I'm staying in the Il Moresco hotel, a stone's throw from the sea in Ischia town. And Alessandro Leonessa, the young manager of the Moresco, has an interesting tale of how his family – who own three more hotels in Ischia – got into the business. His uncle was an engineer who speculatively built the hotel now called the Continental Terme, and when he found no buyer, decided to run it himself. Knowing the interesting property of Ischia's soil, he then dug a hole, and was greeted by water gushing out at boiling point.

That was in the Fifties; since then, on the back of this hot water, the Leonessa empire has blossomed. One great pleasure of the Moresco, for example, lies in the fact that you can choose the temperature in which you swim, with the hottest pool at a sweltering 34C. There are more than 300 hot springs in Ischia, with hotels – each claiming the magic word "terme" in its title – standing on 100 of them.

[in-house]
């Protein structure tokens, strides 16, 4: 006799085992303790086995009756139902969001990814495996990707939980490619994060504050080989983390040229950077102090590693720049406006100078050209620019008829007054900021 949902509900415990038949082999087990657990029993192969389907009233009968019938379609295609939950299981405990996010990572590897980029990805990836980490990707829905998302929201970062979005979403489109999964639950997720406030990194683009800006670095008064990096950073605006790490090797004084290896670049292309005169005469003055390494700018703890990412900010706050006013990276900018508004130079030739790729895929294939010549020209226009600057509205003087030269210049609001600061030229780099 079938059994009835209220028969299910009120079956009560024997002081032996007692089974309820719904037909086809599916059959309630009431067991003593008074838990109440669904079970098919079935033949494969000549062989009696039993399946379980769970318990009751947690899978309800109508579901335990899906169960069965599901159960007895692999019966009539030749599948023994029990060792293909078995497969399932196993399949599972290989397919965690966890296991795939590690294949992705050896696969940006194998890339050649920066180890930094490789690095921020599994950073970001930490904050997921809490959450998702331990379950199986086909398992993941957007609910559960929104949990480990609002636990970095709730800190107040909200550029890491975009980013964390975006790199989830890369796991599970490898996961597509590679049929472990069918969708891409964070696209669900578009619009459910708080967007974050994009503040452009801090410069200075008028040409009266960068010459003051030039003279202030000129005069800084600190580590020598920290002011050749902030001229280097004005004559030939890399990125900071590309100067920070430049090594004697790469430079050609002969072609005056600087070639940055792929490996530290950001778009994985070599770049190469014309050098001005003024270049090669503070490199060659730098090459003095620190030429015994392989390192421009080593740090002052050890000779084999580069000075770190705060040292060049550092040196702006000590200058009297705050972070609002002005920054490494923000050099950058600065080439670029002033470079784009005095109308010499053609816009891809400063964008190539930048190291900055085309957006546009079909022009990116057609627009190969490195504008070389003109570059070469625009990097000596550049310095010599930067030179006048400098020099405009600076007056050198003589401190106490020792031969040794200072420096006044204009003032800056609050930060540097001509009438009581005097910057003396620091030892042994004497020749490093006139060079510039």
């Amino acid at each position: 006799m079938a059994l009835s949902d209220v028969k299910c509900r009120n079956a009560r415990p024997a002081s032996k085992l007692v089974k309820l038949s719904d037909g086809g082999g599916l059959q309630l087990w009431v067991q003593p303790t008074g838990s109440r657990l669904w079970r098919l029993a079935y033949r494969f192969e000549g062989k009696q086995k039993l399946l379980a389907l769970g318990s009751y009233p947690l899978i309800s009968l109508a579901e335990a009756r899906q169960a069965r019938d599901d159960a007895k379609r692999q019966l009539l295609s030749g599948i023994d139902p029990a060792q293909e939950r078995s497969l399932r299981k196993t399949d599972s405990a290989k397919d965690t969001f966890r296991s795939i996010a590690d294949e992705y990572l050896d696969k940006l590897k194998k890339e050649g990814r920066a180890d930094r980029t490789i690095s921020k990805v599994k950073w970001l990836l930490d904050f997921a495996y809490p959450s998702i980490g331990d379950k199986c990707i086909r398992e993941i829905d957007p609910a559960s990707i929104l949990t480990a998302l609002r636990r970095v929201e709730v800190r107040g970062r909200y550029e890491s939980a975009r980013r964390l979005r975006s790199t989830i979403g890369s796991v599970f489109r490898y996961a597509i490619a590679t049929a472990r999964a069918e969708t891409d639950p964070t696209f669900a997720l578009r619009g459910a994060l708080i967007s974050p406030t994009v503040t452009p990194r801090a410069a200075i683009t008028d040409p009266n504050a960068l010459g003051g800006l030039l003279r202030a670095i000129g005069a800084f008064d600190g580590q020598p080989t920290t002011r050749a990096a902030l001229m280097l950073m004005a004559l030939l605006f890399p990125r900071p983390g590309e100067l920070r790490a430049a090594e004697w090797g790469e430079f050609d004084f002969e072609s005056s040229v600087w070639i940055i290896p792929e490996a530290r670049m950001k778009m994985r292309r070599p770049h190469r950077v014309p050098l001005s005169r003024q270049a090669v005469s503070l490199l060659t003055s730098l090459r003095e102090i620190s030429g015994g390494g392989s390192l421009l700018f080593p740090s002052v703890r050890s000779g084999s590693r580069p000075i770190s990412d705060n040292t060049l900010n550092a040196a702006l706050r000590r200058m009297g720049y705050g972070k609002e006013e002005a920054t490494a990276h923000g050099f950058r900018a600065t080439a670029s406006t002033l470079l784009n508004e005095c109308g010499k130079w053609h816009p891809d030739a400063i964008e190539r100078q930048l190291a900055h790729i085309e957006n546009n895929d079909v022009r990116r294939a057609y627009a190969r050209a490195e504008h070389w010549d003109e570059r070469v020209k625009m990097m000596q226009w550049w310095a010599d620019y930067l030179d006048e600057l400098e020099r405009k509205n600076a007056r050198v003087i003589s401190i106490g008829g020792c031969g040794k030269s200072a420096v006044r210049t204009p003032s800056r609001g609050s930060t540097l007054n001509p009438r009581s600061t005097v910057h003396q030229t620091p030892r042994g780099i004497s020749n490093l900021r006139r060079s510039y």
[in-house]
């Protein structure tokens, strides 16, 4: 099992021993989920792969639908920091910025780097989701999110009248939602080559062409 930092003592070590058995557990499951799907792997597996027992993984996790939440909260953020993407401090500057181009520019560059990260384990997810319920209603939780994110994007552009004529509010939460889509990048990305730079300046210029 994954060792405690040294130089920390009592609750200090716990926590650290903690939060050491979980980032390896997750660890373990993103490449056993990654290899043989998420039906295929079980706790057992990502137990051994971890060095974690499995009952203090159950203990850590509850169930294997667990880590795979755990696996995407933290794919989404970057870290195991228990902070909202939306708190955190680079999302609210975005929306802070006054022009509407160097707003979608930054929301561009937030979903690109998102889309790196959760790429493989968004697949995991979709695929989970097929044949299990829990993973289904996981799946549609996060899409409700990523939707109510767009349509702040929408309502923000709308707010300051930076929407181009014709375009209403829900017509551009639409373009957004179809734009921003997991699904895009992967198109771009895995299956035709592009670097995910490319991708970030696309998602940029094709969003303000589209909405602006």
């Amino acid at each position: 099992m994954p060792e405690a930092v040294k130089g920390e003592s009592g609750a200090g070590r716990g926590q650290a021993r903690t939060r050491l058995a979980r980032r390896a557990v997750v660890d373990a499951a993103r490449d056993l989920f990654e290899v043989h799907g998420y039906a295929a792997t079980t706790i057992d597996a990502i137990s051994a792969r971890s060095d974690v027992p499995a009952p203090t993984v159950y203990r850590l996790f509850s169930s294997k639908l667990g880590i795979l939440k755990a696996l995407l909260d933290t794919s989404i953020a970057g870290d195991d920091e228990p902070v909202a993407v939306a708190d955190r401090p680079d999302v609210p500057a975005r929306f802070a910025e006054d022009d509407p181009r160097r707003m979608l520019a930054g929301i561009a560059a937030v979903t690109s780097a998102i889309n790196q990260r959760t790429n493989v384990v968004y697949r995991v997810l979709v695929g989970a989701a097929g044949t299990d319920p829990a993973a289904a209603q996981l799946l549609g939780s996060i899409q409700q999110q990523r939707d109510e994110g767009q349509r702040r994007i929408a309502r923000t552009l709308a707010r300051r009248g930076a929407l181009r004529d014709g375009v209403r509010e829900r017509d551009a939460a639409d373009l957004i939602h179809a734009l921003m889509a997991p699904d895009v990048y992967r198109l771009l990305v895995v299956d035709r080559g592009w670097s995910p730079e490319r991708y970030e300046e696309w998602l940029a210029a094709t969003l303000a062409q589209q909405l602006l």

Half of Signor Leonessa's clientele come for health reasons, with two weeks being the usual length of stay. "A good mud-bath therapy takes at least 10 applications," he says. "If you only have one, you may feel temporarily better, but the effect wears off. When the organic properties in the mud penetrate your body, they can have a stimulatory effect on the immune system."

All this has long been known, with Pliny the Younger writing excitedly about it in the first century AD. In the 18th century, Ischia was one of the Mediterranean's most famous thermal resorts. "After being wounded in Calabria, the great Garibaldi came here to heal his wounds with mud," says Leonessa, warming to his theme, and adding that there is one bay, on the south side of the island, where springs gushing into the sea make winter swimming a sybaritic pleasure.